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Slicing the Truth: On the Computability Theoretic and Reverse Mathematical
Analysis of Combinatorial Principles

Lecture
Notes Series of the Institute
for Mathematical
Sciences, National University of Singapore, published by World
Scientific

preprint version

**Abstract.** In this expository article, we discuss two closely
related approaches to studying the relative strength of mathematical
principles: computable mathematics and reverse mathematics. Drawing our
examples from combinatorics and model theory, we explore a variety of
phenomena and techniques in these areas. We begin with variations on
König's Lemma, and give an introduction to reverse mathematics and
related parts of computability theory. We then focus on Ramsey's Theorem
as a case study in the computability theoretic and reverse mathematical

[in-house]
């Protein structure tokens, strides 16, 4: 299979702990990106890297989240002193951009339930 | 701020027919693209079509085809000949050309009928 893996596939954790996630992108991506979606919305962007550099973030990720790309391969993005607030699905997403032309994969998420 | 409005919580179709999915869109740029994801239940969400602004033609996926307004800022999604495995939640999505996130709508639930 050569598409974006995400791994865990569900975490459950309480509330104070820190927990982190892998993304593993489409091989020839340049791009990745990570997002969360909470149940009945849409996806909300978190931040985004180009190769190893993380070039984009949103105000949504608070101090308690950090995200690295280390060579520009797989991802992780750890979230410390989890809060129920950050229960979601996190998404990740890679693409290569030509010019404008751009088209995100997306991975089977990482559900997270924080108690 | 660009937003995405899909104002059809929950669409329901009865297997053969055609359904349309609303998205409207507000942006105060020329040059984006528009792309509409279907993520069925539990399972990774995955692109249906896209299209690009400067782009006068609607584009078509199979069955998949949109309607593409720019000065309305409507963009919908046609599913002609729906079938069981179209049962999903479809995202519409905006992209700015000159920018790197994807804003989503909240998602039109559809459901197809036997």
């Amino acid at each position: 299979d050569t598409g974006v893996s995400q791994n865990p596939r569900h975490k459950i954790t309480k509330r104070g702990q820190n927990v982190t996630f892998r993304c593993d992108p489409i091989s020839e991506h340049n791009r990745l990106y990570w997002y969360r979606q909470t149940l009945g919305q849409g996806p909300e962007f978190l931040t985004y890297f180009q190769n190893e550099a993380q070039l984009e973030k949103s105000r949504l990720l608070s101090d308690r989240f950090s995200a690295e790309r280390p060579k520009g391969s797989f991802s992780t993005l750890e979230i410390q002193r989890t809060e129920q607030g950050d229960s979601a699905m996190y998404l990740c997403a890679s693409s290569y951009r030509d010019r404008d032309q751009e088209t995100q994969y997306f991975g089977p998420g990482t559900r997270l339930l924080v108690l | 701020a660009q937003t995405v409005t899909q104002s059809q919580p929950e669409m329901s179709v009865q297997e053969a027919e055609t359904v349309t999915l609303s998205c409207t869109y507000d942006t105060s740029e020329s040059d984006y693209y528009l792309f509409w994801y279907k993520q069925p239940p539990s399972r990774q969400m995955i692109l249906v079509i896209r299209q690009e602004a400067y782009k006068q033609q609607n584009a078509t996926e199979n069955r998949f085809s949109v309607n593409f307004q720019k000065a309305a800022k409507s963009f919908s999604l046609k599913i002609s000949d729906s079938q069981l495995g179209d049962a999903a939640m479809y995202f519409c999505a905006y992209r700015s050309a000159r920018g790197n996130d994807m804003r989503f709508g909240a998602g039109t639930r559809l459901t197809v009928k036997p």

analysis of combinatorial principles. We study Ramsey's Theorem for Pairs
(RT^{2}_{2}) in detail, focusing on fundamental tools such
as stability, cohesiveness, and Mathias forcing; and on combinatorial and
model theoretic consequences of RT^{2}_{2}. We also
discuss the important theme of conservativity results. In the final
section, we explore several topics that reveal various aspects of
computable mathematics and reverse mathematics. An appendix contains a
proof of Liu's recent result that RT^{2}_{2} does not
imply Weak König's Lemma. There are exercises and open questions
throughout the article.

drh@math.uchicago.edu